Typical job titles: Auxiliary operator, telephone operator, complaints clerk

9. Agricultural specialist

Five-year median wage loss: – 8%
Median income: $57,137
Total employees: 3,400

Typical job titles: Agrologist, agronomist, farming consultant

8. Textile dyeing/finishing operator

Five-year median wage loss: – 9%
Median income: $31,200
Total employees: 1,700

Typical job titles: Batch dyer, brushing operator, Yarn finisher

7. Chemical products labourer

Five-year median wage loss: – 10%
Median income: $28,080
Total employees: 9,800

Typical job titles: Acetylene cylinder preparer, electrode cleaner, chemical plant labourer

6. Water transport engineer officer

Five-year median wage loss: – 10%
Median income: $58,240
Total employees: 2,100

Typical job titles: Tugboat engineer, marine engineer officer, fishing vessel engineer officer

5. Papermaking operator

Five-year median wage loss: – 11%
Median income: $50,003
Total employees: 2,300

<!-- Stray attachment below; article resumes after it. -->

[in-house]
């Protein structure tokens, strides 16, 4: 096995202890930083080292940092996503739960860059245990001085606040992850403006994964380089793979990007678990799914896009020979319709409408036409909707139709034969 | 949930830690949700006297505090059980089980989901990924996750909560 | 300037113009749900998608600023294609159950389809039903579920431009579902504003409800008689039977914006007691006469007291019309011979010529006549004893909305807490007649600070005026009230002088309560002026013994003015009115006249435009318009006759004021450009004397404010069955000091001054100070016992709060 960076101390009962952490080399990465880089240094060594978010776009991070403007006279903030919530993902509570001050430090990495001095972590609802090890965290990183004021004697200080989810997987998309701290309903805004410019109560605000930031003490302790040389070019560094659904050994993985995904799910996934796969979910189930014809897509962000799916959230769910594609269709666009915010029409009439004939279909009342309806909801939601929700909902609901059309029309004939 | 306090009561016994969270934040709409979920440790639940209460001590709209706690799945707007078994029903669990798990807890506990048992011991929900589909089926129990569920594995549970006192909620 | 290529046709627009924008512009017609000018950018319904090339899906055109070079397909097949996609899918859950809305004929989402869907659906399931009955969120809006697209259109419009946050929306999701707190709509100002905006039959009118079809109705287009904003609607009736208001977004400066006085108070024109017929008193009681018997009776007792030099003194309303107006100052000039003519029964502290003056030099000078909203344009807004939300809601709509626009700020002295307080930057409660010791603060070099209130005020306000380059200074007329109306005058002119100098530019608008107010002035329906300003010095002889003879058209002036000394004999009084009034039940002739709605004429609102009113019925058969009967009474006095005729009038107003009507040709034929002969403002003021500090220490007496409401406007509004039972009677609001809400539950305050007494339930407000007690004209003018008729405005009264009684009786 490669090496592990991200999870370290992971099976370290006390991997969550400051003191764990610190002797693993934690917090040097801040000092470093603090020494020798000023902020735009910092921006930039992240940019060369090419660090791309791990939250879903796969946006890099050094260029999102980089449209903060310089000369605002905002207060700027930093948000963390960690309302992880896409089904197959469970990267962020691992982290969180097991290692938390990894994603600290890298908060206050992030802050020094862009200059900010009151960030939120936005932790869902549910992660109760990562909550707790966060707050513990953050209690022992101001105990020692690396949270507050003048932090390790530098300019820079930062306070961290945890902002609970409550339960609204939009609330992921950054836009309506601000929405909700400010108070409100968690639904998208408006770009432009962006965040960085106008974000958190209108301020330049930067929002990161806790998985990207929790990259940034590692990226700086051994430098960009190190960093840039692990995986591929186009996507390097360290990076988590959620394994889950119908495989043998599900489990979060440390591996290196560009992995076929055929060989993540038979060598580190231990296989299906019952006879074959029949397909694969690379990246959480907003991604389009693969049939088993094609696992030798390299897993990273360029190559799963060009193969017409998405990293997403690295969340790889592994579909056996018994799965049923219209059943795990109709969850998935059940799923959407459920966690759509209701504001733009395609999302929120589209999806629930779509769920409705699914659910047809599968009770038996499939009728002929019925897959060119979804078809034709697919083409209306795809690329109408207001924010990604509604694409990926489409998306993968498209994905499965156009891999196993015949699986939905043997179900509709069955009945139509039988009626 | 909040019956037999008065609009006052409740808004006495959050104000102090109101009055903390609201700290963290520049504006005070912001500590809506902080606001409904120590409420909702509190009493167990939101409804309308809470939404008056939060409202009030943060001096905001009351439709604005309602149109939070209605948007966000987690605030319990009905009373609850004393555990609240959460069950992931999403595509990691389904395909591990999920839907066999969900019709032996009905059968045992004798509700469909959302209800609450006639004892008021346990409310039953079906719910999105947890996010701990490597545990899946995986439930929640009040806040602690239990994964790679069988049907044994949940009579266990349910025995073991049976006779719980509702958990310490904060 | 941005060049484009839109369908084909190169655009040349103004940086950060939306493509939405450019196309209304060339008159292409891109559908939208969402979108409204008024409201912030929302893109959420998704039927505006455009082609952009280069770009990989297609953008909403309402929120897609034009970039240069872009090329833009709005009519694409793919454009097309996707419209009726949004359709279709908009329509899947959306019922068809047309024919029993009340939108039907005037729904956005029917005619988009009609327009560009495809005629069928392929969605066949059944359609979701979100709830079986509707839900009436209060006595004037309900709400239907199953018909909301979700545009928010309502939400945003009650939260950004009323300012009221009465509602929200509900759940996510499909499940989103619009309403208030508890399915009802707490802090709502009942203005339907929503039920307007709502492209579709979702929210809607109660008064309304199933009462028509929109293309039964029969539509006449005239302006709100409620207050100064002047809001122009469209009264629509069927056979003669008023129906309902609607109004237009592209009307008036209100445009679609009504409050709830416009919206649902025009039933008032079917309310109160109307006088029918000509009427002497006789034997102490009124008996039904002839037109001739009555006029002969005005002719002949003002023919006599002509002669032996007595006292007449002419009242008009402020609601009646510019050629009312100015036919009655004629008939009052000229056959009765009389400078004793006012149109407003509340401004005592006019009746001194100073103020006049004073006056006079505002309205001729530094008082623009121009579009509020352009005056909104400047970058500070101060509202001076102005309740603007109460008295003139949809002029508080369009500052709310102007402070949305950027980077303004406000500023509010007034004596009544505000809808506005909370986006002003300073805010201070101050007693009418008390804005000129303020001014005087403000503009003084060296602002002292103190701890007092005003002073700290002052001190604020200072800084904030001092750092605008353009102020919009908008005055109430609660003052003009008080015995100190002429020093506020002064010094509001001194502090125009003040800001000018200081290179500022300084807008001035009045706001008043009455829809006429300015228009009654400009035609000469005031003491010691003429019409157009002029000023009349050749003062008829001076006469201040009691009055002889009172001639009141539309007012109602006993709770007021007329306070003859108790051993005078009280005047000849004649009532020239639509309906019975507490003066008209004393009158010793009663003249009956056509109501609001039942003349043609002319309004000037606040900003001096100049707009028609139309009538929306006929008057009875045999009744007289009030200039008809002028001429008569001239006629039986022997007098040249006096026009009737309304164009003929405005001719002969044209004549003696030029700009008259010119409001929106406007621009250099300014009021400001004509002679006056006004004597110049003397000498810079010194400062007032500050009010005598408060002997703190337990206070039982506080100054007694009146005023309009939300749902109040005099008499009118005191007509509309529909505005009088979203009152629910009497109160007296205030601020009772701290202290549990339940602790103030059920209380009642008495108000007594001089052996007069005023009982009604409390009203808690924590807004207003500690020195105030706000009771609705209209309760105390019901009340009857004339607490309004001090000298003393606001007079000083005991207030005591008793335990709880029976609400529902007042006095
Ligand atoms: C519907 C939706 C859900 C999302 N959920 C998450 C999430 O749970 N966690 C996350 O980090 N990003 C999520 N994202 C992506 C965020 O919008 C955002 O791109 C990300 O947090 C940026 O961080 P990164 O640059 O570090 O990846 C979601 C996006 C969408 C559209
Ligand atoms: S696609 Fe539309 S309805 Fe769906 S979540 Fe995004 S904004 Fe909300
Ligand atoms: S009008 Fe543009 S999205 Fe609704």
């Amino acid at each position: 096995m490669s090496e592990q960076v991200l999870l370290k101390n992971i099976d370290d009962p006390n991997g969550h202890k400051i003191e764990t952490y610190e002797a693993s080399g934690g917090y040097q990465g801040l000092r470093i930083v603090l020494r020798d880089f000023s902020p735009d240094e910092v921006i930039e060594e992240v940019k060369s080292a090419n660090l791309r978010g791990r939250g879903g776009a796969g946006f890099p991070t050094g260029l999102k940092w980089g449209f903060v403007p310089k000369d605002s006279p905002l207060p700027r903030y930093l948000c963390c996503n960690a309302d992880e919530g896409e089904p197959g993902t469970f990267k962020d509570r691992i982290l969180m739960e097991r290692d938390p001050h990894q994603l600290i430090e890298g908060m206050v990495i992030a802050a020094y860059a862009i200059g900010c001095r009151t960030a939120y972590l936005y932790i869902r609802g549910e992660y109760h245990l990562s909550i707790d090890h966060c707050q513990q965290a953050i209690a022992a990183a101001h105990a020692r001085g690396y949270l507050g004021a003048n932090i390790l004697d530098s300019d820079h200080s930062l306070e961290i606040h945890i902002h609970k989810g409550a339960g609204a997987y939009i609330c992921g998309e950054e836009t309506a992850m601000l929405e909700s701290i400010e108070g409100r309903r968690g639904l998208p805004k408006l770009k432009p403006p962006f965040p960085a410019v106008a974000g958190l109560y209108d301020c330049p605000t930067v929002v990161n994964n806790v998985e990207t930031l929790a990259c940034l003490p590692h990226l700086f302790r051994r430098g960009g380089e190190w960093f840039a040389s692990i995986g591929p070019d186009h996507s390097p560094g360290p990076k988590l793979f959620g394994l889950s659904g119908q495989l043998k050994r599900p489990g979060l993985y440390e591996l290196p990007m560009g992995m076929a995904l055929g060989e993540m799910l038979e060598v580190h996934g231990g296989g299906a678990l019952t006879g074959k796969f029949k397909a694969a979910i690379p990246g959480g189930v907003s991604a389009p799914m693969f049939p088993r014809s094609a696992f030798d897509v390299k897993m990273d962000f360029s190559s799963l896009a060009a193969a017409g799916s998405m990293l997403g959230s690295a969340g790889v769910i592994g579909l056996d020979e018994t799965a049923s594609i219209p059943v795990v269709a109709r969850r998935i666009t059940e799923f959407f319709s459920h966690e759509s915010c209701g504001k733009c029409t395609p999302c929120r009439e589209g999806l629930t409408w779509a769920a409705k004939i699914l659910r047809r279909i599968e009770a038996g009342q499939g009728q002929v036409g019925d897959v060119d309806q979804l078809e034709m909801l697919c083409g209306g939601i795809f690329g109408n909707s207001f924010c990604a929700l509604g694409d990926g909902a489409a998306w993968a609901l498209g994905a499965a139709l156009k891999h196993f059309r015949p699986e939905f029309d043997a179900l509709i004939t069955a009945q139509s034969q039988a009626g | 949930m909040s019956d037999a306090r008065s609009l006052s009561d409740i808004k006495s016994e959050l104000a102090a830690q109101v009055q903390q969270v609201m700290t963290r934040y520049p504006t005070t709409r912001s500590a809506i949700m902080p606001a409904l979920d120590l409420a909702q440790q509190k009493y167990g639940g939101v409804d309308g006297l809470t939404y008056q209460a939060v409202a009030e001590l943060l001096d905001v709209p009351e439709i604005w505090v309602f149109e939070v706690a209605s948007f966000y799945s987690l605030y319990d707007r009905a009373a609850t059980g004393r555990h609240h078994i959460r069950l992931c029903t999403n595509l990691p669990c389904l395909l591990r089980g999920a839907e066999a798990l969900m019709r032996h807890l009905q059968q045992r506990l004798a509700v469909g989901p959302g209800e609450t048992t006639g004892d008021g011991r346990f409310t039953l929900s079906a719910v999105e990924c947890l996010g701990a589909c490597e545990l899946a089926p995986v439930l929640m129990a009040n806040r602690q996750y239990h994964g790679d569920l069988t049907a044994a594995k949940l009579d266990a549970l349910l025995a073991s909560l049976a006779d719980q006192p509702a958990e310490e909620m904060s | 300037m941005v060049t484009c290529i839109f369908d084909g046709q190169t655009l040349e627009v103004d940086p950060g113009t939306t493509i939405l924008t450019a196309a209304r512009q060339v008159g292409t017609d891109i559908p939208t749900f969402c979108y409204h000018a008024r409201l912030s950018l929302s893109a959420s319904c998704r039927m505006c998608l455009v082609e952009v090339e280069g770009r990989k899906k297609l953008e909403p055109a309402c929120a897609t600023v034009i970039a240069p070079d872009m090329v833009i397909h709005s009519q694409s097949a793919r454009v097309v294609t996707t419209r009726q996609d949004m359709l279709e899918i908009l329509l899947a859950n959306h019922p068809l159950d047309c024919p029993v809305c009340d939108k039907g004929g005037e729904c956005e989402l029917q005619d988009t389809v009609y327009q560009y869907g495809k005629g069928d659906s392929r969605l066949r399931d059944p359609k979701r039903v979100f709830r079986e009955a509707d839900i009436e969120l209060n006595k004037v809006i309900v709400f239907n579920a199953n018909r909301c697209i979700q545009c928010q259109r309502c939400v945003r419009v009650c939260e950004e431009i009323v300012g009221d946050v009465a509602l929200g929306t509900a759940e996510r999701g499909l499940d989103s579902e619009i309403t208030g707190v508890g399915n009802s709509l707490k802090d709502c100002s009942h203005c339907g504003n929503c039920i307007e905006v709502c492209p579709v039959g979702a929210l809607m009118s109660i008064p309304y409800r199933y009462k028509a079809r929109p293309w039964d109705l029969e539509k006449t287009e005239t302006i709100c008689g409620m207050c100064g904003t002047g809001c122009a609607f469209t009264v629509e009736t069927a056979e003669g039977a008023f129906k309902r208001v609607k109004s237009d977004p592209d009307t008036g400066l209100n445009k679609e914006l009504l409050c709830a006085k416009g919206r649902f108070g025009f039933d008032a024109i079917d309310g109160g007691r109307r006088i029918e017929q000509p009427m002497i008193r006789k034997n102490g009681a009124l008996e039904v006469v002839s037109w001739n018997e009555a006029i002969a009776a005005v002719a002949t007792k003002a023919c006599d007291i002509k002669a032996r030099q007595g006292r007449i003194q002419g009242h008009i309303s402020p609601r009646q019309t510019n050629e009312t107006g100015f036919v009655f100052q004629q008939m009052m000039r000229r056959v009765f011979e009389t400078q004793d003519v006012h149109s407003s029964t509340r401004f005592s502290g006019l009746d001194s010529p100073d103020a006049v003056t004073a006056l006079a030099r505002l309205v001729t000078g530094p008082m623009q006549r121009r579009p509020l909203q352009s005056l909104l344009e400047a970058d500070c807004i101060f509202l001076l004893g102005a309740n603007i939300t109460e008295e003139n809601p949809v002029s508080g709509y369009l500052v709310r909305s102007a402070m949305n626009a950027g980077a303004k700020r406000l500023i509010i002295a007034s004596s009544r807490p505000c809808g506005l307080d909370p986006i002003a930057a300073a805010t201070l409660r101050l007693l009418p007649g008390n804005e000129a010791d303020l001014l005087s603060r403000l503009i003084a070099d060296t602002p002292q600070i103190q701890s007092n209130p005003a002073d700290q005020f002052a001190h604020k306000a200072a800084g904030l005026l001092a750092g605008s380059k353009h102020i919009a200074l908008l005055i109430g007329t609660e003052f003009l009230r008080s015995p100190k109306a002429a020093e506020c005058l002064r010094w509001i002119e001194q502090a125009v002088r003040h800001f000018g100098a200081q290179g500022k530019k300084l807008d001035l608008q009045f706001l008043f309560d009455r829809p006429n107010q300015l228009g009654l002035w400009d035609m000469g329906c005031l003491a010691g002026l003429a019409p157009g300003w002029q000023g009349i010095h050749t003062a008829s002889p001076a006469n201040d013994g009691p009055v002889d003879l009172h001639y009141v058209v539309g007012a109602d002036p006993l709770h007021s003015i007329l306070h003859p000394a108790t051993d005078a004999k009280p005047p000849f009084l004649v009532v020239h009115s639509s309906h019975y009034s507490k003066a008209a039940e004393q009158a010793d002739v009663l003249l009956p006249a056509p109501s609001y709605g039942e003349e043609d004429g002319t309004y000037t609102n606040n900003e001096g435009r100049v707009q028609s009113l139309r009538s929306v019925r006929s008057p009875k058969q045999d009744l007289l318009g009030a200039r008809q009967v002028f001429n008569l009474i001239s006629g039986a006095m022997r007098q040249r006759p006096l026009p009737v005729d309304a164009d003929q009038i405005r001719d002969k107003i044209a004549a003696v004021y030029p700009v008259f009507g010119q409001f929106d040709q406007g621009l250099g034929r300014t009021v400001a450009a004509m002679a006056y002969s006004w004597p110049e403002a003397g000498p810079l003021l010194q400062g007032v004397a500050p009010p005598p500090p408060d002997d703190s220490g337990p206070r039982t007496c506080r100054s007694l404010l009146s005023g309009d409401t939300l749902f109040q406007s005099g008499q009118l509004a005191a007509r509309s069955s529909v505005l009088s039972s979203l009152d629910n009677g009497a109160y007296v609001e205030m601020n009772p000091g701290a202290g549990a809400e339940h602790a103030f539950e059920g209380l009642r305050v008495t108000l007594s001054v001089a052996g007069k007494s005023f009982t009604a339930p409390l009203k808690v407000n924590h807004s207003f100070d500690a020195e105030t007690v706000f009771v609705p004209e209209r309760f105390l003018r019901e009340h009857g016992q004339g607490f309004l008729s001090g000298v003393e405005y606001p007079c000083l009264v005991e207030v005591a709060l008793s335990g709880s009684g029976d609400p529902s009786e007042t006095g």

Typical job titles: Paper machine operator, paper maker, back tender

4. Protection worker

Five-year median wage loss: – 12%
Median income: $33,280
Total employees: 4,100

Typical job titles: Private detective, floorwalker, alarm specialist (Note: Does not include security guards)

3. Fabric manufacturing supervisor

Five-year median wage loss: – 13%
Median income: $27,726
Total employees: 1,800

Typical job titles: Alterations supervisor, dressmakers supervisor, stitching department supervisor

2. Visual artist

Five-year median wage loss: – 19%
Median income: $36,566
Total employees: 1,900

Typical job titles: Painter, sculptor, art instructor

1. Electronics manufacturing supervisor

Five-year median wage loss: – 19%
Median income: $37,024
Total employees: 3,900

Typical job titles: Assembly supervisor, test supervisor, production supervisor